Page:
The United States announced Friday it is pulling back from a decades-old treaty that banned an entire class of nuclear weapons, sparking concern among some analysts the move could trigger a new arms race.
U.S. Secretary of State Mike Pompeo said effective February 2, Washington is suspending its compliance with the U.S.-Russian Intermediate-range Nuclear Forces Treaty, which has been in effect since the Cold War. The U.S. accuses Russia of violating the treaty, which bans certain ground-launched cruise missiles. Russia denies the allegation.
The treaty was the world's first arms control pact to prohibit an entire class of weapons, specifically ground-launched cruise missiles with a range up to 5,500 kilometers.
Pompeo told reporters Friday at the State Department the U.S. will provide formal notice to Russia that it is withdrawing from the INF treaty in six months if Russia does not return to compliance.
U.S. withdrawal from the treaty had been expected for months, due to the unresolved dispute with Moscow.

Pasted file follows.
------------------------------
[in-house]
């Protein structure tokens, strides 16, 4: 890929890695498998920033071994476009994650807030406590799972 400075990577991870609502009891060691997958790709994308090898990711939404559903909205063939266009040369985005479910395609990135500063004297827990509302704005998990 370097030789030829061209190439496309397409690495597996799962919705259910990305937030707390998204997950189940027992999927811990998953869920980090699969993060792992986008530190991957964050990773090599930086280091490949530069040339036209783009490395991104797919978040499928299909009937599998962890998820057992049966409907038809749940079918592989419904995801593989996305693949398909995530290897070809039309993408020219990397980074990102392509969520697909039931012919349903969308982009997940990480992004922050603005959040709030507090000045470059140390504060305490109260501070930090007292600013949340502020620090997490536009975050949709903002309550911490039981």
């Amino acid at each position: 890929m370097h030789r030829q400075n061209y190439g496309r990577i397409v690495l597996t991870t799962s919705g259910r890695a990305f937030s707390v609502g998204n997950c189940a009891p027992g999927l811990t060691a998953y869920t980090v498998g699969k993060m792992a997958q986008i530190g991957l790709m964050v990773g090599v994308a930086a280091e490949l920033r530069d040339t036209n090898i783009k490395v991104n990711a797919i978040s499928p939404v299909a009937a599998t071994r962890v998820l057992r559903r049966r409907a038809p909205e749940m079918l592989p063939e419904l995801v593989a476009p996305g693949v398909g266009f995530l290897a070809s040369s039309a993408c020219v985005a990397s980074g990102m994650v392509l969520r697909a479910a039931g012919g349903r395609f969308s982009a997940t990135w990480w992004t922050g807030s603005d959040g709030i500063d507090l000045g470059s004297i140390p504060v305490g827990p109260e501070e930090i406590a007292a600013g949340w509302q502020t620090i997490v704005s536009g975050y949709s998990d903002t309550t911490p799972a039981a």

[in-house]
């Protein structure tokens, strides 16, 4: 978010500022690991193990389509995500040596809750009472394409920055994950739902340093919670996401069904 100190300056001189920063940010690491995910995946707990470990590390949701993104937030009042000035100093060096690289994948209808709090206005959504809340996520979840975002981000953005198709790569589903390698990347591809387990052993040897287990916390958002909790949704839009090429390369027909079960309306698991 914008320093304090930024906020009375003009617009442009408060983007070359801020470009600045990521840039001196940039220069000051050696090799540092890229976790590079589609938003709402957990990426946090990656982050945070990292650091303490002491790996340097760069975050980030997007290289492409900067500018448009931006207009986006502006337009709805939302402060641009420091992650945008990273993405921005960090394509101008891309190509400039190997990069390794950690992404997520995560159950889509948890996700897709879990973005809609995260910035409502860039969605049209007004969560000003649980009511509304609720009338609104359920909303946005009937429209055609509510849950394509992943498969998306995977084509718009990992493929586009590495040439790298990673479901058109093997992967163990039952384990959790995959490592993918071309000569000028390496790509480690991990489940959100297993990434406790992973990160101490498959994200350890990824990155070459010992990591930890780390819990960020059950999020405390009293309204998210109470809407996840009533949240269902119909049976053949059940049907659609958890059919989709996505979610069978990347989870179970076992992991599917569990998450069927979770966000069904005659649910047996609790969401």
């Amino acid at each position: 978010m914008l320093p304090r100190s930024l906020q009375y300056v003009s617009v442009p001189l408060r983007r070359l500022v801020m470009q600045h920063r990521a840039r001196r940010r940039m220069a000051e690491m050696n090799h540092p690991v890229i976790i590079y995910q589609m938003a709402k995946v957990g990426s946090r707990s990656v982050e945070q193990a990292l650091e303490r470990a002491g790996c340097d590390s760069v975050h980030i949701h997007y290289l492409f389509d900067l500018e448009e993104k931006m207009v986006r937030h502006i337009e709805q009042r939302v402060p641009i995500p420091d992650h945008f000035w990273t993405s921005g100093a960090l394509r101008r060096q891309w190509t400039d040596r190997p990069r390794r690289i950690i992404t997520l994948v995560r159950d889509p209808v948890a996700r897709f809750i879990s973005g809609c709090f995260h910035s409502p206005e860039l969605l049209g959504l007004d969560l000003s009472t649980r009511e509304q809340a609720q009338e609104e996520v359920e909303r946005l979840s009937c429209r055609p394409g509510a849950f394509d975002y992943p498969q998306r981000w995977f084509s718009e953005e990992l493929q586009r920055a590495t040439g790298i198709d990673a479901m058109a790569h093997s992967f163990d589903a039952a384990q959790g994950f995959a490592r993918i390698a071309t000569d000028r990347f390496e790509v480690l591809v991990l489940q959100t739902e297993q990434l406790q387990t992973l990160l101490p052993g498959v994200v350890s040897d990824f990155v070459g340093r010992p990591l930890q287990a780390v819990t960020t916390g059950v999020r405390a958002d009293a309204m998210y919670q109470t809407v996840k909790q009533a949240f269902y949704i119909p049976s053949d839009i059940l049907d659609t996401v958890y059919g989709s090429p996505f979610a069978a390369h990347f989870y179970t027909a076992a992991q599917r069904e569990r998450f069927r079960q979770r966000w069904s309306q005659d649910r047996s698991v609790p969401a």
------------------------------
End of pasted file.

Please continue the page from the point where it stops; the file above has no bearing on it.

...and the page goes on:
"It's our duty to respond appropriately," Pompeo told reporters.
The pullout also is due to U.S. concern that China, which is not party to the treaty, was gaining a military advantage by deploying missiles with ranges exceeding the treaty's limit.
Pompeo had said in December the U.S. would give Russia 60 days to regain compliance. The deadline expires on Saturday, but the U.S. announced the withdrawal on Friday, saying efforts to negotiate an agreement to a compliance deal were not successful.
The White House said Russia has been "covertly developing and fielding a prohibited missile system that poses a direct threat to our allies and troops abroad" and that the U.S. "cannot be the only country in the world unilaterally bound by this treaty, or any other."
Russian Deputy Foreign Minister Sergei Ryabkov told reporters the pullout deals "a serious blow to the international arms control system and the system of non-proliferation of weapons of mass destruction, which exist for now."
NATO is saying "allies fully support" the withdrawal and maintains the agreement was breached by Russia, with whom the military alliance says it continues to "aspire to a constructive relationship with."